Harry Ransom Center takes García Márquez archives global

Stephen Acevedo

Drafts, photos and quirky fan mail correspondences can all be found in the depths of Gabriel García Márquez’s archives. The University of Texas’ Harry Ransom Center is increasing access to these colorful aspects of the literary titan’s archives from the 40 Acres to the entire world for fans and scholars to enjoy. 

The Ransom Center boasts an extensive collection of original archives, including those of David Foster Wallace, Edgar Allan Poe and Robert De Niro, available to anyone in Austin. Over the next year, though, the Ransom Center will convert their records of García Márquez, acquired in November 2014, to a digital format viewable anywhere in the world.

Elizabeth M. Gushee, head of digital collections services, said as of right now, anyone interested in conducting research with García Márquez’s archives must go to the Ransom Center in person, which makes it difficult for people who do not live in Texas. 

The venture, titled “Sharing ‘Gabo’ With The World: Building the Gabriel García Márquez Online Archive from His Papers at the Harry Ransom Center,” will not only make the archives easier to access but also makes comparing various documents an easier process by allowing readers to view various documents in a side-by-side format. 

“This will make it much more convenient for people to compare different documents in one sitting, especially when they are trying to follow the succession of a particular work through its different phases,” Gushee said.

The digitizing of García Márquez is not a quick or easy project. The venture will take well over a year, beginning in June 2016 and ending in November 2017. The University received a $126,730 grant from the Council on Library and Information Resources.

“Grants like these are very important to the University because they allow us to hire people to expedite the process and gives us the opportunity to show what can be done so we can possibly take on similar projects in the future,” director of development Margie Rine said.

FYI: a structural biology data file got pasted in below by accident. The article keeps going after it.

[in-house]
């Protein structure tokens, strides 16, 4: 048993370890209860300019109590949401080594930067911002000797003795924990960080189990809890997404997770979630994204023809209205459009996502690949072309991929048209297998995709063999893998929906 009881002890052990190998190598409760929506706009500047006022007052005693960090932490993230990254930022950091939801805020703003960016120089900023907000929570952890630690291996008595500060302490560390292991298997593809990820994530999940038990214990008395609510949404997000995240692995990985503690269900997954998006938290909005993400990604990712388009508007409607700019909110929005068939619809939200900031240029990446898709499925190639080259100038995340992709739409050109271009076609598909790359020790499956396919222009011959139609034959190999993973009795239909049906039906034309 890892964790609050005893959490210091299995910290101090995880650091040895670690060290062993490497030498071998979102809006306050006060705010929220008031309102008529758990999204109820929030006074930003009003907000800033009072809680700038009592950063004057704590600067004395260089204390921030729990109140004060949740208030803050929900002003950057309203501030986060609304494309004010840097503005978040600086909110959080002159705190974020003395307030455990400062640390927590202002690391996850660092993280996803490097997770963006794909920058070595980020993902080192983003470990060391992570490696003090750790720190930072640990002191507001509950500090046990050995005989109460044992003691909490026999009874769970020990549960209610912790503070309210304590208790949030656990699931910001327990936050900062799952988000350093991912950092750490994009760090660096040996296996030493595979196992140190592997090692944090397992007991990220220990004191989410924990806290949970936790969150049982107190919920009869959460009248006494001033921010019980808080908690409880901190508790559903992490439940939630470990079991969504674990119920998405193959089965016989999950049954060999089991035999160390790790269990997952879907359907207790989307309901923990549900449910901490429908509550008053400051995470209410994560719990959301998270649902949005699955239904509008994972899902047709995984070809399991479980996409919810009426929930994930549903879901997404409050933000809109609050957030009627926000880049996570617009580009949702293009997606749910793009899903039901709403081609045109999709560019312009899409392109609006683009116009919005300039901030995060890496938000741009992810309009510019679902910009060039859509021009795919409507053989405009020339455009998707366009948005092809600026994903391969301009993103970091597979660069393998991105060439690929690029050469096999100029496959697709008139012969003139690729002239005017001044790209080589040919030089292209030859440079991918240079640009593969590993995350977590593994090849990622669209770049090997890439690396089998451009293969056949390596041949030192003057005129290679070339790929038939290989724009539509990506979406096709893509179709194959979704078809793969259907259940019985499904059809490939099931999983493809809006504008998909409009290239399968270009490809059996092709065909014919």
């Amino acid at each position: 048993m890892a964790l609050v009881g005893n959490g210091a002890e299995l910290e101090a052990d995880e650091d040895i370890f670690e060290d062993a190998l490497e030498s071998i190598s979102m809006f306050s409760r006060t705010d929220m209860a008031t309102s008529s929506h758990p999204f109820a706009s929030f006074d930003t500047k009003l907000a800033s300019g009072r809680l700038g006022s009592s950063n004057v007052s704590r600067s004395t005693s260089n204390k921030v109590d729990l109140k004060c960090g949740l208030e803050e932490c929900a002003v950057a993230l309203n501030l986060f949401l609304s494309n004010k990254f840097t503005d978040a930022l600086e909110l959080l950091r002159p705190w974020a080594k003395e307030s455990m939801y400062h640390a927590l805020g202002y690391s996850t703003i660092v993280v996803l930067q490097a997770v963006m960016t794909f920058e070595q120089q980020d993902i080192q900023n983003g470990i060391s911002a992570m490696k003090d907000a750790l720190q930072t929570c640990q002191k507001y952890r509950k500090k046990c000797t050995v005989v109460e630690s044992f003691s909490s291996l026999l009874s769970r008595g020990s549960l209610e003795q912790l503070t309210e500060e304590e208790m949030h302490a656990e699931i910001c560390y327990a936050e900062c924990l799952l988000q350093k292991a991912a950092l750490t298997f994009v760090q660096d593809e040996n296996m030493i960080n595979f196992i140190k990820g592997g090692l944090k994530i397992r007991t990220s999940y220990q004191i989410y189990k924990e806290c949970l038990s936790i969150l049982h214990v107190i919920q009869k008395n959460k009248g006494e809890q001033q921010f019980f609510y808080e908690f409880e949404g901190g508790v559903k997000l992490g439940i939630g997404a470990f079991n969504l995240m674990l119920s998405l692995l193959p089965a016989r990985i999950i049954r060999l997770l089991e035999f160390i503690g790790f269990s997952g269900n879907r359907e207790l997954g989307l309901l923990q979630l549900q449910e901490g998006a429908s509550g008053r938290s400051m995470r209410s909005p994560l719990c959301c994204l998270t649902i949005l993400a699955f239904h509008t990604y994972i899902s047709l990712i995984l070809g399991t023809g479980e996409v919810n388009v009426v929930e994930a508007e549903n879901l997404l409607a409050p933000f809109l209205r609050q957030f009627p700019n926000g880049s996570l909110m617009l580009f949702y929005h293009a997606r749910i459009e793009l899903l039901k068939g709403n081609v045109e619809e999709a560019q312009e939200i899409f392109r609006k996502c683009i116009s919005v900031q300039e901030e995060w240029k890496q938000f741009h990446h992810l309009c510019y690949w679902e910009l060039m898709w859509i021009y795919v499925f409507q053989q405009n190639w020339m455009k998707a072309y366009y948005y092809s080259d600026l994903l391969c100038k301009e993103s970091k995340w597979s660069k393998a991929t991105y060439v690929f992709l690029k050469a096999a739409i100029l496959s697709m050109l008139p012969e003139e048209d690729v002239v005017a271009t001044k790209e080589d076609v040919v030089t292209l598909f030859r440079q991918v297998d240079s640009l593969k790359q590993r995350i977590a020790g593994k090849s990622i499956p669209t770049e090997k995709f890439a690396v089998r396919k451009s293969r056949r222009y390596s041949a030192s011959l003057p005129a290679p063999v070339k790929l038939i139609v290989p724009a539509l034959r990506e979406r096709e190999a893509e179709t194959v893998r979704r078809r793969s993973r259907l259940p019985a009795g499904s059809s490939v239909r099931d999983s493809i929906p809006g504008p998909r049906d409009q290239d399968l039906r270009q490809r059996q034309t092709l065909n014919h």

García Márquez, the recipient of the Nobel Prize in Literature in 1982, is most famous for his novels and short stories, including “One Hundred Years of Solitude,” “Love in the Time of Cholera” and “Eyes of a Blue Dog.” Gushee said access to his archives also gives people insight into García Márquez’s international travels and involvement with journalism and politics through letters and photos. García Márquez’s writing is important to the Latin American community, but his relevance expands well beyond that. 

“[He] had a profound effect on the 20th century novel and, for many of us, expanded our fictional worlds,” Stephen Enniss, director of the Harry Ransom Center, said. “‘One Hundred Years of Solitude’ has had as significant an impact on literature in the second half of the 20th century as James Joyce’s ‘Ulysses’ had on the first half of the century.”

Rine said this worldwide appeal makes access to García Márquez’s archives crucial to scholars, novelists and fans from Latin American countries all the way to Asia. 

“García Márquez has inspired so many writers and will continue to do so for generations,” Rine said. “The themes in his writing transcend culture. They’re just so universal and can be related to by anyone and everyone.”